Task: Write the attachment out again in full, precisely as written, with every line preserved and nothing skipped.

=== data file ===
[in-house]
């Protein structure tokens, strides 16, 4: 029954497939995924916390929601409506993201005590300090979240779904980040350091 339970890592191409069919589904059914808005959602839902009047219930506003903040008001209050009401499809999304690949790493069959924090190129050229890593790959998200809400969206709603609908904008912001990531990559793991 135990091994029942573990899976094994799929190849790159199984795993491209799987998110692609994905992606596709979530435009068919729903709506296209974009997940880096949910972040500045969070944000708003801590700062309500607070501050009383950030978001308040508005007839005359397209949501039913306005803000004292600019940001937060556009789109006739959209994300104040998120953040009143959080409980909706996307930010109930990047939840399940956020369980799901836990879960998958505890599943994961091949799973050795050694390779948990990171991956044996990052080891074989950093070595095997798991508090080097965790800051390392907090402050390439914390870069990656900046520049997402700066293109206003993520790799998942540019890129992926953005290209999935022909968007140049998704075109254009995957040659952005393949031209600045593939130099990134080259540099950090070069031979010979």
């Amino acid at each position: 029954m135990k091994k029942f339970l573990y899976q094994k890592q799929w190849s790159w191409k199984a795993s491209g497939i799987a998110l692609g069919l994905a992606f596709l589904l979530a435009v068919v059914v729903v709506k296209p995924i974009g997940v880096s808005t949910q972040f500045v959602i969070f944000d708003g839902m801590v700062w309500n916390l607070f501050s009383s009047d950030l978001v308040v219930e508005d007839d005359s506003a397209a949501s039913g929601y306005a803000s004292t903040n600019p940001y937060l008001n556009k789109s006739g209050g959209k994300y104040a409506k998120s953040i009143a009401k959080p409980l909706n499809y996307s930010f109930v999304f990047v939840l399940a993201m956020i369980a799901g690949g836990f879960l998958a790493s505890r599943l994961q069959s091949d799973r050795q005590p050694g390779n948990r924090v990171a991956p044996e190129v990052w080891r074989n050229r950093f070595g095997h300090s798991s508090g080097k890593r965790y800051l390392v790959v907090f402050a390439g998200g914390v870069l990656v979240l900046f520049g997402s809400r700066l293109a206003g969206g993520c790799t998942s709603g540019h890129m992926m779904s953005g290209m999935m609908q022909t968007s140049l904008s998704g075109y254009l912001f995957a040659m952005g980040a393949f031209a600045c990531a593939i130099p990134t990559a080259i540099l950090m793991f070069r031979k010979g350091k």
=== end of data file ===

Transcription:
[in-house]
């Protein structure tokens, strides 16, 4: 029954497939995924916390929601409506993201005590300090979240779904980040350091 339970890592191409069919589904059914808005959602839902009047219930506003903040008001209050009401499809999304690949790493069959924090190129050229890593790959998200809400969206709603609908904008912001990531990559793991 135990091994029942573990899976094994799929190849790159199984795993491209799987998110692609994905992606596709979530435009068919729903709506296209974009997940880096949910972040500045969070944000708003801590700062309500607070501050009383950030978001308040508005007839005359397209949501039913306005803000004292600019940001937060556009789109006739959209994300104040998120953040009143959080409980909706996307930010109930990047939840399940956020369980799901836990879960998958505890599943994961091949799973050795050694390779948990990171991956044996990052080891074989950093070595095997798991508090080097965790800051390392907090402050390439914390870069990656900046520049997402700066293109206003993520790799998942540019890129992926953005290209999935022909968007140049998704075109254009995957040659952005393949031209600045593939130099990134080259540099950090070069031979010979």
């Amino acid at each position: 029954m135990k091994k029942f339970l573990y899976q094994k890592q799929w190849s790159w191409k199984a795993s491209g497939i799987a998110l692609g069919l994905a992606f596709l589904l979530a435009v068919v059914v729903v709506k296209p995924i974009g997940v880096s808005t949910q972040f500045v959602i969070f944000d708003g839902m801590v700062w309500n916390l607070f501050s009383s009047d950030l978001v308040v219930e508005d007839d005359s506003a397209a949501s039913g929601y306005a803000s004292t903040n600019p940001y937060l008001n556009k789109s006739g209050g959209k994300y104040a409506k998120s953040i009143a009401k959080p409980l909706n499809y996307s930010f109930v999304f990047v939840l399940a993201m956020i369980a799901g690949g836990f879960l998958a790493s505890r599943l994961q069959s091949d799973r050795q005590p050694g390779n948990r924090v990171a991956p044996e190129v990052w080891r074989n050229r950093f070595g095997h300090s798991s508090g080097k890593r965790y800051l390392v790959v907090f402050a390439g998200g914390v870069l990656v979240l900046f520049g997402s809400r700066l293109a206003g969206g993520c790799t998942s709603g540019h890129m992926m779904s953005g290209m999935m609908q022909t968007s140049l904008s998704g075109y254009l912001f995957a040659m952005g980040a393949f031209a600045c990531a593939i130099p990134t990559a080259i540099l950090m793991f070069r031979k010979g350091k």